November 4, 2013 § Leave a comment


All roads lead to Rome.  There are always several ways for us to solve a problem.  It’s important to help your students develop the critical thinking and problem solving abilities.  I read an article talking about the “Pampered Child Syndrome”.  Any of you get the idea what that means?

Due to this syndrome, more and more children lose the abilities to solve the problems they encountered in their daily life.  As educators, we do need to challenge ourselves first.  You all did a good job in trying something new for the stop animation infomercial project.  For the rest of this semester, I am going to push you all more to walk out of your comfort zone.  I think that is a good way to learn, right? So let’s spend a few classes talk about several important topics in the 21st century learning– critical thinking and problem solving.  These two will lead us to another two topics– problem-based learning and project-based learning.   But first of all, let’s challenge ourselves a little bit.

PART 1: Marshmallow CHALLENGE

We need 4 people in the table. Your team’s challenge is to build the tallest freestanding structure with spaghetti and a marshmallow. You will have ingredients of 20 spaghetti strips, 1 yard of string, marshmallow, 1 yard of masking tape. 
Here is a direction:

  1. Build the Tallest Freestanding Structure: The winning team is the one that has the tallest structure measured from the table top surface to the top of the marshmallow. That means the structure cannot be suspended from a higher structure, like a chair, ceiling or chandelier.

  2. ✦The Entire Marshmallow Must be on Top: The entire marshmallow needs to be on the top of the structure. Cutting or eating part of the marshmallow disqualifies the team. 

  3. ✦Use as Much or as Little of the Kit: The team can use as many or as few of the 20 spaghetti sticks, as much or as little of the string or tape. The team cannot use the paper bag as part of their structure.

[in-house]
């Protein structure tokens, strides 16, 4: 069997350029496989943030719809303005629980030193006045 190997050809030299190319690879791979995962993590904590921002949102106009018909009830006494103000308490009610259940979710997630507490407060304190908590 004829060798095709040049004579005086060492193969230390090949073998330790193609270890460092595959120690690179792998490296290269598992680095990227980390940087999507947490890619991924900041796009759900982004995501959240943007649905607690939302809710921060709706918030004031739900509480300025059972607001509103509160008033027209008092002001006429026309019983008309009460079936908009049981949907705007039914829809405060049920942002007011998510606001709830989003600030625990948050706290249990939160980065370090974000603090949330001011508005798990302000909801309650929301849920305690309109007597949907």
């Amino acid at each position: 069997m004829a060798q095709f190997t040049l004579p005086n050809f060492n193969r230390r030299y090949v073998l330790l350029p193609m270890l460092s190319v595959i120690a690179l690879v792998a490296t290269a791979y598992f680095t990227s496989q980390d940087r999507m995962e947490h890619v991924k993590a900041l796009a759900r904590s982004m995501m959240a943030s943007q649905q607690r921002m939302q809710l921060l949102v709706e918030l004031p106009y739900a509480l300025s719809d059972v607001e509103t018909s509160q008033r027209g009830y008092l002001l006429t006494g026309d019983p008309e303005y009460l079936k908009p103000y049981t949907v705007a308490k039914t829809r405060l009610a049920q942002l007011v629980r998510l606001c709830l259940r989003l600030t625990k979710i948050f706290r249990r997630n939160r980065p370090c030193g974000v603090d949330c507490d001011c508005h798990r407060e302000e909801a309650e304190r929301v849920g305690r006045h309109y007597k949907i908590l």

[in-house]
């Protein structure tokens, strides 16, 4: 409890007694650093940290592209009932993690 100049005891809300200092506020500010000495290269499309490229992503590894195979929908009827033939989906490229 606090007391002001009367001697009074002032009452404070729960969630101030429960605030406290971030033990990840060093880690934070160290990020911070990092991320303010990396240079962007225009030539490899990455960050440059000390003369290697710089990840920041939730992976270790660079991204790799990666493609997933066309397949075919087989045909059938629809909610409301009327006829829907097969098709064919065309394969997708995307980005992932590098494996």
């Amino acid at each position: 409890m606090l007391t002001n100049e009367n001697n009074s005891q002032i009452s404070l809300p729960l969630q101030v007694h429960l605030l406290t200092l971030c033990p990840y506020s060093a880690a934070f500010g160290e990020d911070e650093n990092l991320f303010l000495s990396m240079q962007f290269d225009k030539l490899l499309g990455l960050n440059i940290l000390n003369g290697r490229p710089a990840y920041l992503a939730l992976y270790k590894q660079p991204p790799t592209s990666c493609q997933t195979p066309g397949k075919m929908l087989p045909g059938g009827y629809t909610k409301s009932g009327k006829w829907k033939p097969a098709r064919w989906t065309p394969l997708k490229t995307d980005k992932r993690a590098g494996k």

4. ✦Break up the Spaghetti, String or Tape: Teams are free to break the spaghetti, cut up the tape and string to create new structures.

  5. ✦The Challenge Lasts 18 minutes: Teams cannot hold on to the structure when the time runs out. Those touching or supporting the structure at the end of the exercise will be disqualified.

  6. ✦Do you understand the rules?  Ok, this will be fun. 


When you are done, think about the following questions:

  • There are 2 types of problems: open-ended and close-ended. Which was the marshmallow challenge?

  • How did the “marshmallow challenge” challenge your problem solving ability? Creativity or innovation? 
  • Could the “marshmallow challenge”be considered problem-based learning?
  • When have you experienced the problem-based learning approach in your classes? (What is problem-based learning?)
  • How is this connected to critical thinking? For that matter, what IS CRITICAL THINKING?


Critical thinking is a hot topic in the 21st century learning, but it is not a new idea at all.  Researchers have been working on this topic for more than 2500 years!  Let’s see how it is defined according to the experts.

Here is an interesting video to tell you about critical thinking– Critical Thinking Explained.  Have you thought about that?  You are thinking critically and solving problems every day!


Students use critical thinking skills to plan and conduct research, manage projects, solve problems, and make informed decisions using appropriate digital tools and resources. Students:

  1. identify and define authentic problems and significant questions for investigation.
  2. plan and manage activities to develop a solution or complete a project.
  3. collect and analyze data to identify solutions and/or make informed decisions.
  4. use multiple processes and diverse perspectives to explore alternative solutions.

In the textbook we used before, they defined problem solving ability this way.

“Students apply critical and creative thinking skills to prior knowledge during the problem solving process. The end result of problem solving is typically some kind of a decision: choosing a solution and then evaluating it.” (p 155)

“Problem-based learning (PBL) is a teaching approach that combines critical thinking, problem-solving skills, and inquiry as students explore real-world problems. It is based on unstructured, complex, and authentic problems that are often presented as part of a project.” (p 156)

If you type the words into the word cloud software, you will get a wordle like this. 


For Wednesday: 

Be sure to have a definite idea about what to create for your 20% project.


please complete this form by 12 pm today.




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